Friday, August 26, 2011

Wednesday, August 24, 2011

Potty Training: Day 3 Debrief

I went to pick up Norah at daycare. It was her third day of potty training. I was expecting her to be wearing ugly, mismatched daycare clothes after going through all the extra outfits I had brought.

She was wearing the same clothes I brought her in.

She ran over and hugged me, yelling, "Mommy! Mommy!"

The teachers swarmed me and said Norah did an awesome job. NO ACCIDENTS. It was a potty miracle.

That evening, I broke out the potty prize I had bought her (the game Don't Break the Ice) and we played and played. Only one accident that evening.


Tuesday, August 23, 2011

Potty-Training Bootcamp

"I don't think it's as hard as you're making it out to be."

This was my mother, Sunday morning, right after I told her I was about to wimp out on potty-training. Let me digress.

I dropped Norah off at daycare on Friday, and the teacher cornered me, inquiring about potty training.

Teacher: So, how's potty training going?
Me: Pretty terribly.
Teacher: Well, This Other Kid will be doing an intensive potty-training session over the weekend. If you and Ryan wanted to do that, then I could train both of them next week. It's more effective when more than one child is being trained.
Me: Huh. I, uh, suppose. We. Could. Maybe. Do that. Huh.
Teacher: Great! See you next week.


So, we had planned to go to our friends' place on Saturday, but Norah was ill. We chilled all day. Then Sunday came.

Me: Norah's still coughing. I think we should wait until next weekend.
Ryan: Good idea.


Me: I'm scared. This is going to suck. I don't want to do it. I'm not mentally prepared. I am not ready for the next phase. I don't want to plan our lives around bathrooms. I don't want to deal with accidents. I don't want to force her if she's not ready and make it harder than it would be if she were ready. I fear change.
Ryan: Ditto.

Then I called my mom to tell her we were postponing, and I got the message you read on top. And I listen to my mom. She's smart. And I felt somehow if we didn't do it, we'd be screwing over the teacher and This Other Kid. So we put Norah in underwear and let it ride.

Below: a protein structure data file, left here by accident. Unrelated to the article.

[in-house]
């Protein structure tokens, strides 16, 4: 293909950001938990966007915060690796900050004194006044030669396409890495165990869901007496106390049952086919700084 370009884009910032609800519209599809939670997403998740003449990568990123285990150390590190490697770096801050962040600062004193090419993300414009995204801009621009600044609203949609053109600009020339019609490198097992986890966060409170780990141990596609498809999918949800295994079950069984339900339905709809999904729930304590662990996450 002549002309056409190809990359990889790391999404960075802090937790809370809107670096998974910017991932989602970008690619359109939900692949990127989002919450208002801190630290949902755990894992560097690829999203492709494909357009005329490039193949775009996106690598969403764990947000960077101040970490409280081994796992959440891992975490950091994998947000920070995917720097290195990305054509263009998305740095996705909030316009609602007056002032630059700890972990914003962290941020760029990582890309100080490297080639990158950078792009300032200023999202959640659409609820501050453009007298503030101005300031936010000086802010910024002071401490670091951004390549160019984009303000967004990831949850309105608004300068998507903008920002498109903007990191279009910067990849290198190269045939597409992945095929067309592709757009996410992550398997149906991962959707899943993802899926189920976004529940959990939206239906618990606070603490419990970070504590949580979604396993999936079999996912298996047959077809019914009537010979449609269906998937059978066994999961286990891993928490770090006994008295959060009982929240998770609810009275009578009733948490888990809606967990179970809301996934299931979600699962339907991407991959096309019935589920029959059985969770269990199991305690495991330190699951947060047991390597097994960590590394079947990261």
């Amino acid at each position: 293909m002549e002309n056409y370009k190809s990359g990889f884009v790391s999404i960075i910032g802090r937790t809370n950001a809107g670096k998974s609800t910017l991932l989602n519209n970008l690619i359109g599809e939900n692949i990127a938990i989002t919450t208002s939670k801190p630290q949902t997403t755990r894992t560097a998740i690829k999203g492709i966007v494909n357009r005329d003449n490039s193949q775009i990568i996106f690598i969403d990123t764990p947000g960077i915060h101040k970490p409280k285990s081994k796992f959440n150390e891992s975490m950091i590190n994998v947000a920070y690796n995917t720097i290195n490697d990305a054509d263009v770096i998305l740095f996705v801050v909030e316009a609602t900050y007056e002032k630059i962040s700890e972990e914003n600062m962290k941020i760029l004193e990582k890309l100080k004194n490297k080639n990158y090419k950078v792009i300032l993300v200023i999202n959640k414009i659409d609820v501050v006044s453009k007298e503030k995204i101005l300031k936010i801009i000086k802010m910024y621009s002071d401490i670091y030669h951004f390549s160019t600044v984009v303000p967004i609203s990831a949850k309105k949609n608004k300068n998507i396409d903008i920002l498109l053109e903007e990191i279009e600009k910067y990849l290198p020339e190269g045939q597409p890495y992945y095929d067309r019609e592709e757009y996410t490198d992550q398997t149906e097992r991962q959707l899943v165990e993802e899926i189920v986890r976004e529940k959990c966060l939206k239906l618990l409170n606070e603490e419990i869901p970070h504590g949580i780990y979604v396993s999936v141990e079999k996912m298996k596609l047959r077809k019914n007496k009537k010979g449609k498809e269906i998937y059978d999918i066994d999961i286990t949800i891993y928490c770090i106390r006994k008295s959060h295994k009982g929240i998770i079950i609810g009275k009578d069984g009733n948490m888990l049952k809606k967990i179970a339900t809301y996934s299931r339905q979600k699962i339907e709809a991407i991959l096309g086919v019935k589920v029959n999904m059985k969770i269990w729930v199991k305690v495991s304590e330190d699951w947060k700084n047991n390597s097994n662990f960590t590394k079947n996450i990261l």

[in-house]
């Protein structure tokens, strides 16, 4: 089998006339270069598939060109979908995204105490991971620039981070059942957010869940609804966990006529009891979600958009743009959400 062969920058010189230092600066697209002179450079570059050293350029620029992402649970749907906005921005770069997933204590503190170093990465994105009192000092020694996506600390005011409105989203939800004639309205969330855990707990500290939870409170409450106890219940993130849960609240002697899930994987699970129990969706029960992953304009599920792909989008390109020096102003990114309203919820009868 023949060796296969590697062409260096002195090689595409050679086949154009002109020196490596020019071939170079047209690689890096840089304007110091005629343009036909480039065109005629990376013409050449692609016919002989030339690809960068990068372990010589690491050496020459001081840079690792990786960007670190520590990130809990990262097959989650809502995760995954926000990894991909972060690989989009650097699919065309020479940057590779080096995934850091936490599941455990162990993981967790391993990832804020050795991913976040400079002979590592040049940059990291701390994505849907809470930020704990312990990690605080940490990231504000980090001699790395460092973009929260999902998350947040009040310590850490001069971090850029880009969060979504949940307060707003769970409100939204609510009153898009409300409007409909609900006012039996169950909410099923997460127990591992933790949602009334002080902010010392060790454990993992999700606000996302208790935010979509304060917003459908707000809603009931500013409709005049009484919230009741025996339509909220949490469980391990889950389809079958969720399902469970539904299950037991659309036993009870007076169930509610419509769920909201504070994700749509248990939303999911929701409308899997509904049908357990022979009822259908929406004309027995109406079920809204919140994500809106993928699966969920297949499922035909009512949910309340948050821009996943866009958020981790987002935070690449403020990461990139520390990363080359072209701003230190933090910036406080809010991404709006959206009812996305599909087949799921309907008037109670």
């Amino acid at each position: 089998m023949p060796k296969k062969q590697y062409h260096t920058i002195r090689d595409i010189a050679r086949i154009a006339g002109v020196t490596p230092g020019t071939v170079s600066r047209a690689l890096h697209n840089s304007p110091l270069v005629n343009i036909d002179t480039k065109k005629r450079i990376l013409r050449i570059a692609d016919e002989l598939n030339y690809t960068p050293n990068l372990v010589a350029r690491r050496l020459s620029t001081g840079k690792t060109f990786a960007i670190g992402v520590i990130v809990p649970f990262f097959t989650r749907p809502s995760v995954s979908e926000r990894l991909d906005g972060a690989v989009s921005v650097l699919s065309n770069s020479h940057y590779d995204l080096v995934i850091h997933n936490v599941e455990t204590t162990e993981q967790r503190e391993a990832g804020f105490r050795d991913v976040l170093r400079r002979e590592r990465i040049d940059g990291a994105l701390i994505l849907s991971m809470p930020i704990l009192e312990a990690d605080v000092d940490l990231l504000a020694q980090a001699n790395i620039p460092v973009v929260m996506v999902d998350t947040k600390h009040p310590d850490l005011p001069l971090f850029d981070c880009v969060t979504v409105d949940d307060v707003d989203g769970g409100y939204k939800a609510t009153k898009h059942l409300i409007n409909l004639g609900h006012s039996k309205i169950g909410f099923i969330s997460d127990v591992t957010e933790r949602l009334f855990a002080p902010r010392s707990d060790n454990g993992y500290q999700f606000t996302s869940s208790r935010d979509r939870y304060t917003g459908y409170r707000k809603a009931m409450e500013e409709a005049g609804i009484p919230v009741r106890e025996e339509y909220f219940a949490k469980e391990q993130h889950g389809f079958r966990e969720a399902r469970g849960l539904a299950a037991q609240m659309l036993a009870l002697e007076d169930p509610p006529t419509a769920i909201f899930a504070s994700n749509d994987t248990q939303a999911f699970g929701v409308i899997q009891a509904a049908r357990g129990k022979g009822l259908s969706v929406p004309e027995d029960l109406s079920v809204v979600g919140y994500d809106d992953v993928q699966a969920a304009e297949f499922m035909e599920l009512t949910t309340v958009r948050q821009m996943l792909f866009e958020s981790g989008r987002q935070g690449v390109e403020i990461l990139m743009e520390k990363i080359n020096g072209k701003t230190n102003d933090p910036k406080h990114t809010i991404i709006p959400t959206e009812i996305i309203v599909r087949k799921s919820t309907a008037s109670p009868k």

• We put her in uns.
  • We put her on the pot every 30 minutes.
  • When she peed, we reset the timer.
  • Then we regrouped and decided 25 minutes was better. 
  • Then we decided that if she didn't go during the potty time, to set the timer to 15 minutes. 25 after a pee.
  • We used tons of positive reinforcement, i.e. cheering and M&Ms. 
  • When there was an accident, we told her it was okay, and reminded her to think of how it felt before she went and to tell mom and dad if she has to go, etc. 
  • We made an Undie Bucket. We filled it with clean uns and told her that we wanted to have at least one pair still in the bucket at the end of the day. But the bucket got stepped on and broke (stupid knock-off Tupperware). We abandoned this. It was dumb anyway. We just read that we're supposed to make it fun. Hooray. Fun.

Here are our stats:
Sunday: 5 1/2 successes, 5 1/2 accidents. (We didn't start right away in the morning.)
Monday (Ryan was off): 10 1/2 successes, 7 1/2 accidents

(1/2's mean that she told us she had to go, but then she did immediately, and we only got her on the pot half way through.)

And here are some gruesome highlights. Warning: Not for the faint-of-heart:
Norah sitting on the potty for 20 minutes, not wanting to get off. I finally stand her up and shimmy up her uns, and she pees. This happened at least three times.

Two "number twos" on Monday. One success. One horrible, gag-inducing, non-success. And a bonus bath for Norah.

Auntie Sarah got Norah an Undie Day present of Moon-Dough. Moon-Dough is kind of awesome. But between that and the urine, we'll be replacing our carpet in the near future.

Ryan noticing some fidgeting or fiddling with private area and asking, "Norah, do you have to go potty?" and her saying, "Noooo," and then peeing 30 seconds later.

Me, never wanting to run down the street screaming obscenities while tearing my hair out more in my whole life. But squashing that urge down and saying, "That's okay, Honey. Remember to tell Mama if you have to pee. Or just sit on your potty, okay?"

Major worries that she'll never "get it." Well, "never" isn't accurate, obviously. High schoolers generally use the facilities when they have to go. But in the moment, it's a life-sentence.

A mix of fear, jubilation, and guilt. Fear of sending her to school in uns. Jubilation that someone else will be taking care of it and training today. Guilt because you've never been happy about sending Norah to daycare before.

And one kick-ass success:
This morning we removed the diaper. She peed on the potty. Then she ran to me and said, "I need my underwear. I'm a big girl." Wow.

Friday, August 19, 2011

Wednesday, August 17, 2011

Ending on a High Note

It worked for George Costanza.